Hours pass. Frau Arnold, whom Frau Zacke can no longer see from this position, doesn’t hear, gives no sign. The fire works its way, stage by stage, down the interior construction of the tower. On the rubble of stones and charred wood, which has settled on Frau Arnold, stands the bell, which has slipped out of its mounting down to the bottom of the tower. Frau Zacke feels she is being ‘roasted’ by the glowing mountain of wood and the bell at her back.

Essels un Apen,

das gluowet und hofft,

werd Bedde verkofft!

Muot up en Struohsack slapen.

[Donkeys and monkeys
believe and hope
they will both be sold!
Must sleep on a bed of straw.]

Frau Zacke doesn’t have a straw bed, but holds herself upright on one leg, which goes numb, apart from that supporting herself with one arm on a stone projection. The broken thigh, twisted round, ‘pulls her down’ and that’s ‘a torment’. She’ll have something to talk about, of course, if she gets rescued after all.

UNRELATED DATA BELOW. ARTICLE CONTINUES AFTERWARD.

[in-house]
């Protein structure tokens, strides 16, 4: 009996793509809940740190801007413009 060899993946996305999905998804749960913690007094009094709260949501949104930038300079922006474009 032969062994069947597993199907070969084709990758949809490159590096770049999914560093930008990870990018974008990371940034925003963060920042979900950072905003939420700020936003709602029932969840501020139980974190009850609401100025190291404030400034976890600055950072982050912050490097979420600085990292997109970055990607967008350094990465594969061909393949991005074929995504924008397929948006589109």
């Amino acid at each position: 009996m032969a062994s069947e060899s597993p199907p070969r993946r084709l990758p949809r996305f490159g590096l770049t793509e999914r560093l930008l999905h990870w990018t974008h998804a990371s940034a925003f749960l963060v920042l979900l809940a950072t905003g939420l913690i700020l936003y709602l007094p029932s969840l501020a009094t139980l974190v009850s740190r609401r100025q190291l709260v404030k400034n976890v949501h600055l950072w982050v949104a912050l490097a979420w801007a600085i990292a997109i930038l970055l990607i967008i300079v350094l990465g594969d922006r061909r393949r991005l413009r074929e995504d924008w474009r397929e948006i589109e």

Why does no one get her (and the dead Frau Arnold, if no one knows whether she is still alive) out of this situation, after the air-raid protection organization posted them here? Frau Zacke carried out observations of raids on 11 January ’44, 22 February ’44, 30 May ’44, but she missed 14 and 19 February ’45 (Junkers plant), because the other hyena was on duty.

She finds a bar, scorched iron, which has cooled down, it must be late at night, and knocks against the door with it. Inhabitants from the houses on Martiniplan had taken shelter in the nave. They survived the collapse of the burning church roof in side chapels, and now open up to Frau Zacke, who has fallen across the threshold, pull her into the nave. Thank you so much, she says.